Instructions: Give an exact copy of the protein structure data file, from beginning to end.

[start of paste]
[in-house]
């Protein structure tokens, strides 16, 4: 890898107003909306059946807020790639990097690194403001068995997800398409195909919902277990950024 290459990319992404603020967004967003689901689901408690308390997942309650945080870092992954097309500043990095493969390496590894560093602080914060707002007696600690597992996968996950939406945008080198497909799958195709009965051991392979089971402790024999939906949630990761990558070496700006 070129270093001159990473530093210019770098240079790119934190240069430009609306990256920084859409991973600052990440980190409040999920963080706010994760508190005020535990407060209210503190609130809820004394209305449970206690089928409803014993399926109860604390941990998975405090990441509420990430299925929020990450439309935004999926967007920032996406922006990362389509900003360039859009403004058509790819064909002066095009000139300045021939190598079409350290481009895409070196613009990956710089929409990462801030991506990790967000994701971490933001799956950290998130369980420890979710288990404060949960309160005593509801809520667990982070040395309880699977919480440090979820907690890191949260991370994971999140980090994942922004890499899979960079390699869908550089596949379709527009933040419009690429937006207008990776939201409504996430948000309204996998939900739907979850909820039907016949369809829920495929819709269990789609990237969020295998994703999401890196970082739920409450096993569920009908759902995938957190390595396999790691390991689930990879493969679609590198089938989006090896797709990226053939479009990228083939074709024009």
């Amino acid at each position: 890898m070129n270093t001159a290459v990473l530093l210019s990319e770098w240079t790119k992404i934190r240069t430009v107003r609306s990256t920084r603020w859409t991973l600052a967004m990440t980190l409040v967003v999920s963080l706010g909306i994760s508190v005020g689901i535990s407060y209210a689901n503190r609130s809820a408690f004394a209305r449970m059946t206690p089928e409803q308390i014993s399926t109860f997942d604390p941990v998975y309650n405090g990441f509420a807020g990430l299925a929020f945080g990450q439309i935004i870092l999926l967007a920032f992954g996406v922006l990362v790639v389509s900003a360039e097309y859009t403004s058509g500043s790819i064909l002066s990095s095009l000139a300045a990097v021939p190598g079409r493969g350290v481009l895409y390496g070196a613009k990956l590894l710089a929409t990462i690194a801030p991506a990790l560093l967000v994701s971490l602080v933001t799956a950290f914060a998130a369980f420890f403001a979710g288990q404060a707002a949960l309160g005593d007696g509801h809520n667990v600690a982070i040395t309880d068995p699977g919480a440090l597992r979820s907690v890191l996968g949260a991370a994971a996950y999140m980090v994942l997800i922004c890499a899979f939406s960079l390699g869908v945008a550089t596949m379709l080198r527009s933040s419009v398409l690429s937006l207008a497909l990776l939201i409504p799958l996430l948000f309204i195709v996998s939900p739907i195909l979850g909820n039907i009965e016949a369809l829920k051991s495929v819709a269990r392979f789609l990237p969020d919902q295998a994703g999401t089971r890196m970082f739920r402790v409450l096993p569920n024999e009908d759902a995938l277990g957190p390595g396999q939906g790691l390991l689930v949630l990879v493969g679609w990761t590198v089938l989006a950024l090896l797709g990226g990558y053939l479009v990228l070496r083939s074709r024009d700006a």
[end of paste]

[in-house]
């Protein structure tokens, strides 16, 4: 890898107003909306059946807020790639990097690194403001068995997800398409195909919902277990950024 290459990319992404603020967004967003689901689901408690308390997942309650945080870092992954097309500043990095493969390496590894560093602080914060707002007696600690597992996968996950939406945008080198497909799958195709009965051991392979089971402790024999939906949630990761990558070496700006 070129270093001159990473530093210019770098240079790119934190240069430009609306990256920084859409991973600052990440980190409040999920963080706010994760508190005020535990407060209210503190609130809820004394209305449970206690089928409803014993399926109860604390941990998975405090990441509420990430299925929020990450439309935004999926967007920032996406922006990362389509900003360039859009403004058509790819064909002066095009000139300045021939190598079409350290481009895409070196613009990956710089929409990462801030991506990790967000994701971490933001799956950290998130369980420890979710288990404060949960309160005593509801809520667990982070040395309880699977919480440090979820907690890191949260991370994971999140980090994942922004890499899979960079390699869908550089596949379709527009933040419009690429937006207008990776939201409504996430948000309204996998939900739907979850909820039907016949369809829920495929819709269990789609990237969020295998994703999401890196970082739920409450096993569920009908759902995938957190390595396999790691390991689930990879493969679609590198089938989006090896797709990226053939479009990228083939074709024009």
């Amino acid at each position: 890898m070129n270093t001159a290459v990473l530093l210019s990319e770098w240079t790119k992404i934190r240069t430009v107003r609306s990256t920084r603020w859409t991973l600052a967004m990440t980190l409040v967003v999920s963080l706010g909306i994760s508190v005020g689901i535990s407060y209210a689901n503190r609130s809820a408690f004394a209305r449970m059946t206690p089928e409803q308390i014993s399926t109860f997942d604390p941990v998975y309650n405090g990441f509420a807020g990430l299925a929020f945080g990450q439309i935004i870092l999926l967007a920032f992954g996406v922006l990362v790639v389509s900003a360039e097309y859009t403004s058509g500043s790819i064909l002066s990095s095009l000139a300045a990097v021939p190598g079409r493969g350290v481009l895409y390496g070196a613009k990956l590894l710089a929409t990462i690194a801030p991506a990790l560093l967000v994701s971490l602080v933001t799956a950290f914060a998130a369980f420890f403001a979710g288990q404060a707002a949960l309160g005593d007696g509801h809520n667990v600690a982070i040395t309880d068995p699977g919480a440090l597992r979820s907690v890191l996968g949260a991370a994971a996950y999140m980090v994942l997800i922004c890499a899979f939406s960079l390699g869908v945008a550089t596949m379709l080198r527009s933040s419009v398409l690429s937006l207008a497909l990776l939201i409504p799958l996430l948000f309204i195709v996998s939900p739907i195909l979850g909820n039907i009965e016949a369809l829920k051991s495929v819709a269990r392979f789609l990237p969020d919902q295998a994703g999401t089971r890196m970082f739920r402790v409450l096993p569920n024999e009908d759902a995938l277990g957190p390595g396999q939906g790691l390991l689930v949630l990879v493969g679609w990761t590198v089938l989006a950024l090896l797709g990226g990558y053939l479009v990228l070496r083939s074709r024009d700006a």